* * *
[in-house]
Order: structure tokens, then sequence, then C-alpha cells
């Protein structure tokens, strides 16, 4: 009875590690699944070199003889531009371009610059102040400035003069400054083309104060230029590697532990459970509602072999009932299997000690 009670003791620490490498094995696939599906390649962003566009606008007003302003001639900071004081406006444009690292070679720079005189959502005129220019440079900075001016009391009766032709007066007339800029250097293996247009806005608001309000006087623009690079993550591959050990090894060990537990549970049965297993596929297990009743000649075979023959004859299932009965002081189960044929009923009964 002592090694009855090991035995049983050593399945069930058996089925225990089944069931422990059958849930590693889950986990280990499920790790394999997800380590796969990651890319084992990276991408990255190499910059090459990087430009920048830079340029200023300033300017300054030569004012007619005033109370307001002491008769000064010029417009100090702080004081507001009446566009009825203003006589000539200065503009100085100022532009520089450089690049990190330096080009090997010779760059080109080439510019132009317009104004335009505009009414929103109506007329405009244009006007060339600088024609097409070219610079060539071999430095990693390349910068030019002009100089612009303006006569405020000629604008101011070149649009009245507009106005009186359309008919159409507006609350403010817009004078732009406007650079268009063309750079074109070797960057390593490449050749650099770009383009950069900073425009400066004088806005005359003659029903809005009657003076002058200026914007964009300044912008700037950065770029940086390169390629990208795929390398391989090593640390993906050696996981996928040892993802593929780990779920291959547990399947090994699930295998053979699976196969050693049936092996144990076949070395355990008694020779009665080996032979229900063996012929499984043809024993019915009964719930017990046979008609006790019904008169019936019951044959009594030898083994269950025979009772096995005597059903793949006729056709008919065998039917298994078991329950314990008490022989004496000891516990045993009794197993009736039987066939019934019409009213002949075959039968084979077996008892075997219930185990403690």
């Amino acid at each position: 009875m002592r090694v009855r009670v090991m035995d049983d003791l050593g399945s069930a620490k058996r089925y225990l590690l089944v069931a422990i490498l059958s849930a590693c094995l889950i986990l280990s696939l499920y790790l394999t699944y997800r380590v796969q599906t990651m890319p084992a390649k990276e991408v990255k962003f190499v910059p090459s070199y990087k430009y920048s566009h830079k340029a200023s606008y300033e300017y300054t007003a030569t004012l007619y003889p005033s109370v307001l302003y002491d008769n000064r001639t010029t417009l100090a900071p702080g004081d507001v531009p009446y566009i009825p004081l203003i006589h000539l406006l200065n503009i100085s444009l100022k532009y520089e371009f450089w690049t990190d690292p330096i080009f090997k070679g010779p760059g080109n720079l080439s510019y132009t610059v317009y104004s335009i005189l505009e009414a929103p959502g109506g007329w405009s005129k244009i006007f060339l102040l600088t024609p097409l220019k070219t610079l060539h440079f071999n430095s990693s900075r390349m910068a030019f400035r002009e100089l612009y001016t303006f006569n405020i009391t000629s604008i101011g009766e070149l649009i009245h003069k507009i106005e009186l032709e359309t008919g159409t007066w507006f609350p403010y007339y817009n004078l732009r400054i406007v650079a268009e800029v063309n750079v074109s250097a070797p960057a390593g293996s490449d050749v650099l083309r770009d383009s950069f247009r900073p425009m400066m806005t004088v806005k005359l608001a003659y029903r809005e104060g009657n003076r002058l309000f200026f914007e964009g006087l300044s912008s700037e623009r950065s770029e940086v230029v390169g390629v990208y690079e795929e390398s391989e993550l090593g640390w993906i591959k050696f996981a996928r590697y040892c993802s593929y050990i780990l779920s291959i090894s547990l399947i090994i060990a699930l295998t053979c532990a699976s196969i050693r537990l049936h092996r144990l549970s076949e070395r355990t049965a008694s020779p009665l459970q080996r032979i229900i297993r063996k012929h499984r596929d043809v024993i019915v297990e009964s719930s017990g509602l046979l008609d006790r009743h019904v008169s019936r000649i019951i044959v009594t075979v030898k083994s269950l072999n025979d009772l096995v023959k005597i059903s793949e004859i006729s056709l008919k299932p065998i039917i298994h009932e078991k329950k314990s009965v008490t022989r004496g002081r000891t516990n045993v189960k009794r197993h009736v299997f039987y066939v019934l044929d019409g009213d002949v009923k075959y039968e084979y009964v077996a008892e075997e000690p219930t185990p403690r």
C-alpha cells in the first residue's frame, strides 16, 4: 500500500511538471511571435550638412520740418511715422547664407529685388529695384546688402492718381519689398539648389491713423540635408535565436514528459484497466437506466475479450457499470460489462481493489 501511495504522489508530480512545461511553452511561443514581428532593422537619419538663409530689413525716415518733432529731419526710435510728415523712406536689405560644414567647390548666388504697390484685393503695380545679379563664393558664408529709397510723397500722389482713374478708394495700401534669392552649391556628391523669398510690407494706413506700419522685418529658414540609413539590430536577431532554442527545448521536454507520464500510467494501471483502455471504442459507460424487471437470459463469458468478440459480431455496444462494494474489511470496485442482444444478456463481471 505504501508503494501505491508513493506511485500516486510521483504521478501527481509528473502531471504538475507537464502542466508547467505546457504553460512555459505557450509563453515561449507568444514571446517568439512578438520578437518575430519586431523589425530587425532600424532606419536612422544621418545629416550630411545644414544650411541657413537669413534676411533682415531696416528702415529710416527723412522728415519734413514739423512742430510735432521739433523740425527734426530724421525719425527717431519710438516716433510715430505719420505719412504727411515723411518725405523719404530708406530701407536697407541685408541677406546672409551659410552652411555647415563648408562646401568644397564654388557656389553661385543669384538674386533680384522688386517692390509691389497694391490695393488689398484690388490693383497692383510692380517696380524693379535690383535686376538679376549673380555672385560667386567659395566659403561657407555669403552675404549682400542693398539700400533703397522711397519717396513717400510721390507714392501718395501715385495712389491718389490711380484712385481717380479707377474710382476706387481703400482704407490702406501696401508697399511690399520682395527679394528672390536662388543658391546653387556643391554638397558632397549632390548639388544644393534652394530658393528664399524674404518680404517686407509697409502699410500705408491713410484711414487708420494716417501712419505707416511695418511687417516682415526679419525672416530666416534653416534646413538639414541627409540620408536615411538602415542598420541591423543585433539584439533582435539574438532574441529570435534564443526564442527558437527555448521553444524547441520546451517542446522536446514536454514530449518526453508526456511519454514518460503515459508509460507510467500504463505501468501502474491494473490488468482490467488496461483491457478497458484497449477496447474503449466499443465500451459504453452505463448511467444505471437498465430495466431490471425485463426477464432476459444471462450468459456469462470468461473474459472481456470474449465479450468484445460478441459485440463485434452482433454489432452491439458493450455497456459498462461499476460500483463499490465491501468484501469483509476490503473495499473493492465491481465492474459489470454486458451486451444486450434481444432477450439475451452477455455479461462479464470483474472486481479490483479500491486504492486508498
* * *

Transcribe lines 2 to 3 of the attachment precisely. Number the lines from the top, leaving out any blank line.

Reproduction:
Order: structure tokens, then sequence, then C-alpha cells
């Protein structure tokens, strides 16, 4: 009875590690699944070199003889531009371009610059102040400035003069400054083309104060230029590697532990459970509602072999009932299997000690 009670003791620490490498094995696939599906390649962003566009606008007003302003001639900071004081406006444009690292070679720079005189959502005129220019440079900075001016009391009766032709007066007339800029250097293996247009806005608001309000006087623009690079993550591959050990090894060990537990549970049965297993596929297990009743000649075979023959004859299932009965002081189960044929009923009964 002592090694009855090991035995049983050593399945069930058996089925225990089944069931422990059958849930590693889950986990280990499920790790394999997800380590796969990651890319084992990276991408990255190499910059090459990087430009920048830079340029200023300033300017300054030569004012007619005033109370307001002491008769000064010029417009100090702080004081507001009446566009009825203003006589000539200065503009100085100022532009520089450089690049990190330096080009090997010779760059080109080439510019132009317009104004335009505009009414929103109506007329405009244009006007060339600088024609097409070219610079060539071999430095990693390349910068030019002009100089612009303006006569405020000629604008101011070149649009009245507009106005009186359309008919159409507006609350403010817009004078732009406007650079268009063309750079074109070797960057390593490449050749650099770009383009950069900073425009400066004088806005005359003659029903809005009657003076002058200026914007964009300044912008700037950065770029940086390169390629990208795929390398391989090593640390993906050696996981996928040892993802593929780990779920291959547990399947090994699930295998053979699976196969050693049936092996144990076949070395355990008694020779009665080996032979229900063996012929499984043809024993019915009964719930017990046979008609006790019904008169019936019951044959009594030898083994269950025979009772096995005597059903793949006729056709008919065998039917298994078991329950314990008490022989004496000891516990045993009794197993009736039987066939019934019409009213002949075959039968084979077996008892075997219930185990403690």